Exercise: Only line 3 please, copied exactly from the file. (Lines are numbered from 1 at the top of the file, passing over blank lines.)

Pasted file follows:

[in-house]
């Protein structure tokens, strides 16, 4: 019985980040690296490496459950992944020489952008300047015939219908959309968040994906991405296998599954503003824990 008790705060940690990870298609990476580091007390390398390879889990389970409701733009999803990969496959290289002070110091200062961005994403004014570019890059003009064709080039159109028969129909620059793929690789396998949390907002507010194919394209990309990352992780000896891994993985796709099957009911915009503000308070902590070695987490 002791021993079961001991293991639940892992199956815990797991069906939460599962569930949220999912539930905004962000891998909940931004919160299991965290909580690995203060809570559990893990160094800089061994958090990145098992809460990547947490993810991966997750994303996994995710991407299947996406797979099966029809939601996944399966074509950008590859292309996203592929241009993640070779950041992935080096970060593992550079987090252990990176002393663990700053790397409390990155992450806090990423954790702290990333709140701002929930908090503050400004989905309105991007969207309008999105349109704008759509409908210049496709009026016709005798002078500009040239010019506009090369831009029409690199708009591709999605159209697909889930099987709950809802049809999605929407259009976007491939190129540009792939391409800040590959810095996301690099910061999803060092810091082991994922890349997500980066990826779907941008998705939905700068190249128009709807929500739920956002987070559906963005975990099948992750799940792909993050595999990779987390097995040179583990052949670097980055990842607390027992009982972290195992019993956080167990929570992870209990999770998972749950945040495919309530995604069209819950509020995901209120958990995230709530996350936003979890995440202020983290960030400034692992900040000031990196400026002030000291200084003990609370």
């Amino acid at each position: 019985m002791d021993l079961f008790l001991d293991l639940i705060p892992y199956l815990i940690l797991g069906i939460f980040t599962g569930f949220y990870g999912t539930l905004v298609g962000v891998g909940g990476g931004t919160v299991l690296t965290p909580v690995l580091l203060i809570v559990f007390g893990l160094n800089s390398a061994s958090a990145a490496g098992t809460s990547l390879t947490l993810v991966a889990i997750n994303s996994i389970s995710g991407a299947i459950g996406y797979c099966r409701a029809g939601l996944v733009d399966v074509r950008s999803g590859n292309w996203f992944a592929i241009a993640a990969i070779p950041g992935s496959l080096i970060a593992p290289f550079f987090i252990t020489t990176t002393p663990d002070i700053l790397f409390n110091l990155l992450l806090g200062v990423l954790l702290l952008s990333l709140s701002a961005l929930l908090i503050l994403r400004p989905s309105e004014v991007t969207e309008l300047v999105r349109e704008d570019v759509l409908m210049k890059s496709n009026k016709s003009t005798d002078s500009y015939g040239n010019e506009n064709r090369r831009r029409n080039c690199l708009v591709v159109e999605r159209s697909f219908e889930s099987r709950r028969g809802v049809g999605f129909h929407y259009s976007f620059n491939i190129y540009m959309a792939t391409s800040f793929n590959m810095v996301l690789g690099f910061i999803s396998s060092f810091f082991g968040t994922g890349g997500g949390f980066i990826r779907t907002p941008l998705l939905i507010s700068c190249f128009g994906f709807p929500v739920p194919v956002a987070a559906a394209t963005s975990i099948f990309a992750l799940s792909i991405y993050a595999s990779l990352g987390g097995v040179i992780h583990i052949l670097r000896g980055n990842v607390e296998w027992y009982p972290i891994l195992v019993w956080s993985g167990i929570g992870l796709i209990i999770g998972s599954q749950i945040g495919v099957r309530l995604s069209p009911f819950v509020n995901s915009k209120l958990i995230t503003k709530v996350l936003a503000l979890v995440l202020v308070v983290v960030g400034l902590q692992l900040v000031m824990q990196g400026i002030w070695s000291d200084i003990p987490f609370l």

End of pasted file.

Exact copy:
């Amino acid at each position: 019985m002791d021993l079961f008790l001991d293991l639940i705060p892992y199956l815990i940690l797991g069906i939460f980040t599962g569930f949220y990870g999912t539930l905004v298609g962000v891998g909940g990476g931004t919160v299991l690296t965290p909580v690995l580091l203060i809570v559990f007390g893990l160094n800089s390398a061994s958090a990145a490496g098992t809460s990547l390879t947490l993810v991966a889990i997750n994303s996994i389970s995710g991407a299947i459950g996406y797979c099966r409701a029809g939601l996944v733009d399966v074509r950008s999803g590859n292309w996203f992944a592929i241009a993640a990969i070779p950041g992935s496959l080096i970060a593992p290289f550079f987090i252990t020489t990176t002393p663990d002070i700053l790397f409390n110091l990155l992450l806090g200062v990423l954790l702290l952008s990333l709140s701002a961005l929930l908090i503050l994403r400004p989905s309105e004014v991007t969207e309008l300047v999105r349109e704008d570019v759509l409908m210049k890059s496709n009026k016709s003009t005798d002078s500009y015939g040239n010019e506009n064709r090369r831009r029409n080039c690199l708009v591709v159109e999605r159209s697909f219908e889930s099987r709950r028969g809802v049809g999605f129909h929407y259009s976007f620059n491939i190129y540009m959309a792939t391409s800040f793929n590959m810095v996301l690789g690099f910061i999803s396998s060092f810091f082991g968040t994922g890349g997500g949390f980066i990826r779907t907002p941008l998705l939905i507010s700068c190249f128009g994906f709807p929500v739920p194919v956002a987070a559906a394209t963005s975990i099948f990309a992750l799940s792909i991405y993050a595999s990779l990352g987390g097995v040179i992780h583990i052949l670097r000896g980055n990842v607390e296998w027992y009982p972290i891994l195992v019993w956080s993985g167990i929570g992870l796709i209990i999770g998972s599954q749950i945040g495919v099957r309530l995604s069209p009911f819950v509020n995901s915009k209120l958990i995230t503003k709530v996350l936003a503000l979890v995440l202020v308070v983290v960030g400034l902590q692992l900040v000031m824990q990196g400026i002030w070695s000291d200084i003990p987490f609370l």